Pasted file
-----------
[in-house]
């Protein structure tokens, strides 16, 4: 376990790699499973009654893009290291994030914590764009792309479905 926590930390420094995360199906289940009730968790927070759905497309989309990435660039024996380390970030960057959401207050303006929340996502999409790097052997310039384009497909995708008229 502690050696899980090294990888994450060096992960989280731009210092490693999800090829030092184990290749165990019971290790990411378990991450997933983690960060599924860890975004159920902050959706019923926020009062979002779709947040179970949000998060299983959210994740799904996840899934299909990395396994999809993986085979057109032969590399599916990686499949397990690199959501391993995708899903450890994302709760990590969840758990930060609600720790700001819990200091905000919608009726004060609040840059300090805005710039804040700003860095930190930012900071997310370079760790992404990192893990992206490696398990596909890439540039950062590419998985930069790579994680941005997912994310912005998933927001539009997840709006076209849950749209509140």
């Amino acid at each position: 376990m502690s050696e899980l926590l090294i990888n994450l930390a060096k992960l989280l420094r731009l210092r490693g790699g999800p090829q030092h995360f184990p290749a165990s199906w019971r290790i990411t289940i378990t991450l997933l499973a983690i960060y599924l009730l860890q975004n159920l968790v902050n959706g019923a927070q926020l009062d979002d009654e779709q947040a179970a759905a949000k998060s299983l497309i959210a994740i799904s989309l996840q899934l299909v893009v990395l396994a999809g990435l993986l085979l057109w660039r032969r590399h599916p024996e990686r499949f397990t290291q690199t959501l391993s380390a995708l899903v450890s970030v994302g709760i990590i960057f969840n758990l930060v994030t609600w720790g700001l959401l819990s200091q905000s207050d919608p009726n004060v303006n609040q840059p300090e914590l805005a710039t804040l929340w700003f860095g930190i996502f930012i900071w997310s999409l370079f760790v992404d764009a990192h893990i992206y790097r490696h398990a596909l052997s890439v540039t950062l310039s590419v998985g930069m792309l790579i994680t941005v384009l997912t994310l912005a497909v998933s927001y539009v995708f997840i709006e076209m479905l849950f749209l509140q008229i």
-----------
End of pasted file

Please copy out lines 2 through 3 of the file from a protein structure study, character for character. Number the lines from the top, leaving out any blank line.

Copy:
């Protein structure tokens, strides 16, 4: 376990790699499973009654893009290291994030914590764009792309479905 926590930390420094995360199906289940009730968790927070759905497309989309990435660039024996380390970030960057959401207050303006929340996502999409790097052997310039384009497909995708008229 502690050696899980090294990888994450060096992960989280731009210092490693999800090829030092184990290749165990019971290790990411378990991450997933983690960060599924860890975004159920902050959706019923926020009062979002779709947040179970949000998060299983959210994740799904996840899934299909990395396994999809993986085979057109032969590399599916990686499949397990690199959501391993995708899903450890994302709760990590969840758990930060609600720790700001819990200091905000919608009726004060609040840059300090805005710039804040700003860095930190930012900071997310370079760790992404990192893990992206490696398990596909890439540039950062590419998985930069790579994680941005997912994310912005998933927001539009997840709006076209849950749209509140």
């Amino acid at each position: 376990m502690s050696e899980l926590l090294i990888n994450l930390a060096k992960l989280l420094r731009l210092r490693g790699g999800p090829q030092h995360f184990p290749a165990s199906w019971r290790i990411t289940i378990t991450l997933l499973a983690i960060y599924l009730l860890q975004n159920l968790v902050n959706g019923a927070q926020l009062d979002d009654e779709q947040a179970a759905a949000k998060s299983l497309i959210a994740i799904s989309l996840q899934l299909v893009v990395l396994a999809g990435l993986l085979l057109w660039r032969r590399h599916p024996e990686r499949f397990t290291q690199t959501l391993s380390a995708l899903v450890s970030v994302g709760i990590i960057f969840n758990l930060v994030t609600w720790g700001l959401l819990s200091q905000s207050d919608p009726n004060v303006n609040q840059p300090e914590l805005a710039t804040l929340w700003f860095g930190i996502f930012i900071w997310s999409l370079f760790v992404d764009a990192h893990i992206y790097r490696h398990a596909l052997s890439v540039t950062l310039s590419v998985g930069m792309l790579i994680t941005v384009l997912t994310l912005a497909v998933s927001y539009v995708f997840i709006e076209m479905l849950f749209l509140q008229i």